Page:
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How do you become an author?

 
Jayesh A Lalwani
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Do you just send an idea to a publisher? Or do you need to know the publisher? Then there are these books, where almost each chapter is written by a different author. How do these people get together?
 
Bear Bibeault
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Every author's experience may be different, but I got recommended to my publisher by someone who had been impressed by my articles in the JavaRanch Journal. So my advice would be to write a blog or submit articles someplace that are good enough for people to notice.

In these days of Twitter and Facebook it's easier to get attention than even a few years ago.

Or if you just have a great idea, write a sample chapter and submit it to one of the publishers. It just better be really good if you want to get noticed coming in cold.

I'm sure others will have some great suggestions too...
 
Ernest Friedman-Hill
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+1 everything Bear says. Having someone recommend you is infinitely better than just sending in ideas cold. I'm not saying I have worked with any publishers that do this, but it's not unheard of for a publisher to take an idea for a book they get in the mail and hire a known author to write it, leaving the idea man out in the cold.

The truth is that ideas are a dime a dozen. If you have an idea for a book, then an editor will have their own ideas about how to change it into something that fits their publisher's vision, and it might not resemble your original idea at all by the end anyway.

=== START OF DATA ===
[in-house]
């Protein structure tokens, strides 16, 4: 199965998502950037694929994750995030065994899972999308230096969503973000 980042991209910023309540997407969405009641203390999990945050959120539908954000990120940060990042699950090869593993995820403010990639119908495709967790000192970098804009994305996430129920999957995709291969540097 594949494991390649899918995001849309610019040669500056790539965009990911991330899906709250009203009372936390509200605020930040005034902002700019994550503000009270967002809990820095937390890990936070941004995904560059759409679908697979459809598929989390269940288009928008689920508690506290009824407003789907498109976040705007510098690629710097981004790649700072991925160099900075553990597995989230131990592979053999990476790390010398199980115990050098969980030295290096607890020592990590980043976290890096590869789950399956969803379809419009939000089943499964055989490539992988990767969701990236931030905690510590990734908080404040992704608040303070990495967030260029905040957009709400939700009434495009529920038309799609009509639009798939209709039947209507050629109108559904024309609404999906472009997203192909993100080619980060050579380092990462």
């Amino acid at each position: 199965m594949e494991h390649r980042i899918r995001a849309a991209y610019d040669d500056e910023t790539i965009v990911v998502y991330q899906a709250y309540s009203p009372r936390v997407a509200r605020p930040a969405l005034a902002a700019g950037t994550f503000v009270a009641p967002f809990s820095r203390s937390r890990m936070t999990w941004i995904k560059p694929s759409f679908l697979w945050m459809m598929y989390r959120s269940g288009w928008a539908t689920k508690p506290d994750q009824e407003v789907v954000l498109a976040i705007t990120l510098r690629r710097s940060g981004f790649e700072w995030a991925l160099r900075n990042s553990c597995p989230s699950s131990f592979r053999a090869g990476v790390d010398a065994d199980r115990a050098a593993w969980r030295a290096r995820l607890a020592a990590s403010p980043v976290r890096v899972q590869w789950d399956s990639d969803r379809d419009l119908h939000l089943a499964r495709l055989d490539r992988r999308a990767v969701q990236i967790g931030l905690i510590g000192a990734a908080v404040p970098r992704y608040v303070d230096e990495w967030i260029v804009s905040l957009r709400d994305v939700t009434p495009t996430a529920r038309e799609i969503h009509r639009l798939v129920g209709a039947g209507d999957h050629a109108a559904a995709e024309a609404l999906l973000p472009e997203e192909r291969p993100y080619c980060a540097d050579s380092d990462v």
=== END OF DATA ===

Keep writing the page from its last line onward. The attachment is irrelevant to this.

What really counts is a proven ability to write to a deadline. That said, writing a regular blog is an awesome thing, because you can then show it to a publisher and say "look, I've written an article a week for a year", or whatever. As the saying goes, half the battle is just showing up. Prove you can write to a deadline by writing regularly and well.

P.S. Whatever you do, do not write a whole book and then shop it around. No one will touch it -- editors want to be able to guide the development of your book.
 
Pat Farrell
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I know that writing is hard work. I've also heard that even good tech books don't sell that many copies. I've also heard that the author is lucky to get a dollar per copy.

So without going into details, is it worth it? Can someone like Bear buy a new motorcycle with the proceeds of a book? Or is it yet another "don't quit your day job" gigs?
 
Bear Bibeault
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Pat is correct. Anyone who is writing tech books for the money is a danged fool. It does indeed pay lousy. (At least for the vast majority of authors. There are the rock stars like David Pogue who can make a living at it, but for most it's some nice supplemental income.)

The real payoff is in intangibles.
 
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